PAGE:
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ERIC Number: EJ998261
Record Type: Journal
Publication Date: 2012-Oct-17
Pages: 3
Abstractor: ERIC
Reference Count: N/A
ISBN: N/A
ISSN: ISSN-0277-4232
Debates over School Shutdowns Heating Up
Zubrzycki, Jaclyn
Education Week, v32 n8 p1, 12-13 Oct 2012
As school closures are increasingly used as a remedy to budget woes and a solution to failing schools in many cities, debates are intensifying about their effect on student performance and well-being, on district finances, and on communities and the processes districts use to choose which schools will be shuttered. Student and parent groups in Chicago, the District of Columbia, New York, Newark, New Jersey, and Philadelphia gathered in Washington late last month to call for a moratorium on school closings and filed separate complaints with the U.S. Department of Education's office for civil rights. In those complaints, the groups allege that in previous rounds of school closings, their districts have not been transparent and have been influenced by outside interests, such as charter school operators. They also argue that the closings have had a harmful and disparate impact on minority students and communities. Each of the districts has predicted new closures for the coming school year. But district officials say their school closing decisions are often necessary, driven by a pressing need to improve schools quickly, close budget gaps in the face of shrinking public revenues, or respond to federal or philanthropic education opportunities. Concerns about disrupting students' education and neighborhoods' structures make school closures a perpetually difficult political and emotional issue, but recent rounds of closings are particularly fraught. The growing number of students enrolled in charter schools instead of traditional public schools in struggling districts has led to some--though not most--of the underenrollment that spawns closings and has prompted accusations from the affected communities of schemes to privatize public schools. The impact of closures on teachers and communities was a concern in the much-publicized teachers' strike in the 404,000-student Chicago district last month. And there is a growing sense in the communities affected that previous rounds of closings--nearly 150 in New York City, which currently operates about 1,700 schools and more than 80 in the 600-school Chicago system, in the past decade--have not always led to the promised goals for disadvantaged students. Even when closing schools is a financial or demographic necessity, "there are good and bad ways to do school closure." Done well, closures can result in a more efficient use of resources, which benefits students in the long run. But other experts say the negatives outweigh the positives, especially when closings are intended as a school improvement effort rather than a budget fix.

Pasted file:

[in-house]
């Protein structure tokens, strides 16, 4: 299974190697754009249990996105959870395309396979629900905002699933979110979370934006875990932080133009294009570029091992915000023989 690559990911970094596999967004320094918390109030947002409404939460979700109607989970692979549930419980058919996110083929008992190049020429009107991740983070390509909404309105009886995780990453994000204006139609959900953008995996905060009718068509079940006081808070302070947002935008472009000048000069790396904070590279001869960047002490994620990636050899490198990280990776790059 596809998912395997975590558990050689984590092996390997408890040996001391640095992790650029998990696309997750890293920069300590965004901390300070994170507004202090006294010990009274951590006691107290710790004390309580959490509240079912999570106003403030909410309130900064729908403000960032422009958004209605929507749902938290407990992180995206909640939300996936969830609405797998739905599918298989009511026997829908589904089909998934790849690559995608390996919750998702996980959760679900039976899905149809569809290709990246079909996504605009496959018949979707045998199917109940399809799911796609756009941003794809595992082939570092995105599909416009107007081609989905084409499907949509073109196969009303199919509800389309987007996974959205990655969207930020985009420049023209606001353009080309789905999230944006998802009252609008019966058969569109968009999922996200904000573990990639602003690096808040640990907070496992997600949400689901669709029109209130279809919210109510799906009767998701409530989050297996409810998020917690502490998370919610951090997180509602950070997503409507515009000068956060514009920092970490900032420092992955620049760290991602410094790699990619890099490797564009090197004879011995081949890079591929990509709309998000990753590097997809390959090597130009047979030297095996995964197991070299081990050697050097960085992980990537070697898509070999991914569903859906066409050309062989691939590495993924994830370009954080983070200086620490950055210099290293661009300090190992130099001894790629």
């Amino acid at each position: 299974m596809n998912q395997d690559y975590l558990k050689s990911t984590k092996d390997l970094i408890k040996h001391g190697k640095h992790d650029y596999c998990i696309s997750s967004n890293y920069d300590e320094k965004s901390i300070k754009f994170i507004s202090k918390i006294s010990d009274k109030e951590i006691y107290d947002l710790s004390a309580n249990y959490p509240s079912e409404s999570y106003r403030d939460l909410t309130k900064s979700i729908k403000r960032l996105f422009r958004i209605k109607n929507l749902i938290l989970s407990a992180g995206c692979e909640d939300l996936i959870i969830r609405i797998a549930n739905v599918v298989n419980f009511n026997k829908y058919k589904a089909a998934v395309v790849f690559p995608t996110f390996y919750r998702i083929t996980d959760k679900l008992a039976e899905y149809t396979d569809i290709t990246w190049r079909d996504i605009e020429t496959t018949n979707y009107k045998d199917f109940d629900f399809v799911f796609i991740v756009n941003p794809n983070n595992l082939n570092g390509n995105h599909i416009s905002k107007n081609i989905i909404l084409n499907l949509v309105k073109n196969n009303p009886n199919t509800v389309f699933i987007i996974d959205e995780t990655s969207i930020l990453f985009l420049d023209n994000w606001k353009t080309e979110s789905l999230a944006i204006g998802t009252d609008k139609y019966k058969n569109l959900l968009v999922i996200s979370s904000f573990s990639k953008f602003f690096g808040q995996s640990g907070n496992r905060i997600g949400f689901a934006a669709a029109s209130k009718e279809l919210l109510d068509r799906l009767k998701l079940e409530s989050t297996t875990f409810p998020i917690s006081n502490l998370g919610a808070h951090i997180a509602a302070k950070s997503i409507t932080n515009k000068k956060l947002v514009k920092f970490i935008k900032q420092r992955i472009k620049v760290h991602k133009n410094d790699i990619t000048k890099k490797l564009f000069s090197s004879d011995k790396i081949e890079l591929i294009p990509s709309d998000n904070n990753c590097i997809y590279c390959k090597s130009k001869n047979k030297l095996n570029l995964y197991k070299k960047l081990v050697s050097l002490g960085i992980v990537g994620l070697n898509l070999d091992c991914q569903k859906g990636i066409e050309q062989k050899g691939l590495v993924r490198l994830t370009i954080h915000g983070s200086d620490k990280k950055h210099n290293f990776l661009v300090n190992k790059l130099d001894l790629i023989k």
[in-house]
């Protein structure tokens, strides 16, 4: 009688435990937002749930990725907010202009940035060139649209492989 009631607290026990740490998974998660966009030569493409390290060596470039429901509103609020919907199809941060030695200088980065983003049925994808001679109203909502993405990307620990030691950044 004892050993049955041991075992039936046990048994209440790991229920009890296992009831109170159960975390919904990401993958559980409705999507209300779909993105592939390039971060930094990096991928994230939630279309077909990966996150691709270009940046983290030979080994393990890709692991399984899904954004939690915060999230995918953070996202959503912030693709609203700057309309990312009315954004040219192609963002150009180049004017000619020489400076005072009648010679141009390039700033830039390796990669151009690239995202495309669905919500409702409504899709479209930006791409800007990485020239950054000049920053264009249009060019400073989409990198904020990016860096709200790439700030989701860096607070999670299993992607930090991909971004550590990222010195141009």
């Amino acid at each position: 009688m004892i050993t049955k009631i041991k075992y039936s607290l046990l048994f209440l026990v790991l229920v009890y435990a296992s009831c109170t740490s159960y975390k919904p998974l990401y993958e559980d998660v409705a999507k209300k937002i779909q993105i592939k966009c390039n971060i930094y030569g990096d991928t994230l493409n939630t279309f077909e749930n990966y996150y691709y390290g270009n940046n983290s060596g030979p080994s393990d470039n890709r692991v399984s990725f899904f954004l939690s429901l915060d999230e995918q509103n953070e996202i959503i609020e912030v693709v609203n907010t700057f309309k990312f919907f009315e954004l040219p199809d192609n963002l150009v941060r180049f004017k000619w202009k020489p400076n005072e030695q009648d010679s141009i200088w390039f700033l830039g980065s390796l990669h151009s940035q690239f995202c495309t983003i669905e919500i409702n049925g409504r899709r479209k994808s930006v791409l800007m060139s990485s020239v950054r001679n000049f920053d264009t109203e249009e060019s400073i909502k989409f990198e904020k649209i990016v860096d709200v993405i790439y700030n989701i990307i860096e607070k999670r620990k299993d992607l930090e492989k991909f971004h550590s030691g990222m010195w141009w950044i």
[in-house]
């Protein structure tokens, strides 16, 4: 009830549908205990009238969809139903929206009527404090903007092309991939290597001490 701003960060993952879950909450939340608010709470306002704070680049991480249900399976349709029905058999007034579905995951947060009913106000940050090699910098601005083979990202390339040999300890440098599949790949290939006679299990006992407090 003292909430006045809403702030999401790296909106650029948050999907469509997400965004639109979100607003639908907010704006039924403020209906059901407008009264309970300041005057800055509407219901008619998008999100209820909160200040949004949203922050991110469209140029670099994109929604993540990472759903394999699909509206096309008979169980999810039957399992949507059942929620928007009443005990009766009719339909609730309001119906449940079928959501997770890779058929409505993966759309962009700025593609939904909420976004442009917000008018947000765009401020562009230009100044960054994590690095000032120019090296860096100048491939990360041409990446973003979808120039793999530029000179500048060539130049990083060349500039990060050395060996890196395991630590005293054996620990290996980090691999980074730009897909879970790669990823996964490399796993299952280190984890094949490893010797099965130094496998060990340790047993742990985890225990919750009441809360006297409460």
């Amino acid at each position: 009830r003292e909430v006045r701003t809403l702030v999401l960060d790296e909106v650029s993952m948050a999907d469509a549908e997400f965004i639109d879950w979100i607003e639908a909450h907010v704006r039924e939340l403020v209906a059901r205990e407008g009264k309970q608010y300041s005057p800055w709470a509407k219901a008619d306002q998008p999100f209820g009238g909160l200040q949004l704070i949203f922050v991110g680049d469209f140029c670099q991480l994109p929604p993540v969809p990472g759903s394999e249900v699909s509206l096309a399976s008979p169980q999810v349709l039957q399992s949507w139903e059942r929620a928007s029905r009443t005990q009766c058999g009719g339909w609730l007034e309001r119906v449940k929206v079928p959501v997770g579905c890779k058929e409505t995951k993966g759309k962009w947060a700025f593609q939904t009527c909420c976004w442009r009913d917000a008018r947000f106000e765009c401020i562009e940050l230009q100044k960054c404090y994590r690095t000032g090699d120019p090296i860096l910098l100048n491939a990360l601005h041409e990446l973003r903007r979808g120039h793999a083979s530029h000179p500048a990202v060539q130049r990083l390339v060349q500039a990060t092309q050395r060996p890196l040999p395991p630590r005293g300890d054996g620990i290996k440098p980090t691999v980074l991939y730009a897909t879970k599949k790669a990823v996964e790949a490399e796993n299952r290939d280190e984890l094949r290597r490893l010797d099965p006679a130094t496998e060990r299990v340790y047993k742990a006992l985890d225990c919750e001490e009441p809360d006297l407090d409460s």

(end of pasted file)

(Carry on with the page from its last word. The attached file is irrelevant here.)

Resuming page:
Editorial Projects in Education. 6935 Arlington Road Suite 100, Bethesda, MD 20814-5233. Tel: 800-346-1834; Tel: 301-280-3100; e-mail: customercare@epe.org; Web site: http://www.edweek.org/info/about/
Publication Type: Journal Articles; Reports - Descriptive
Education Level: Elementary Secondary Education
Audience: N/A
Language: English
Sponsor: N/A
Authoring Institution: N/A
Identifiers - Location: District of Columbia; Illinois; New Jersey; New York; Pennsylvania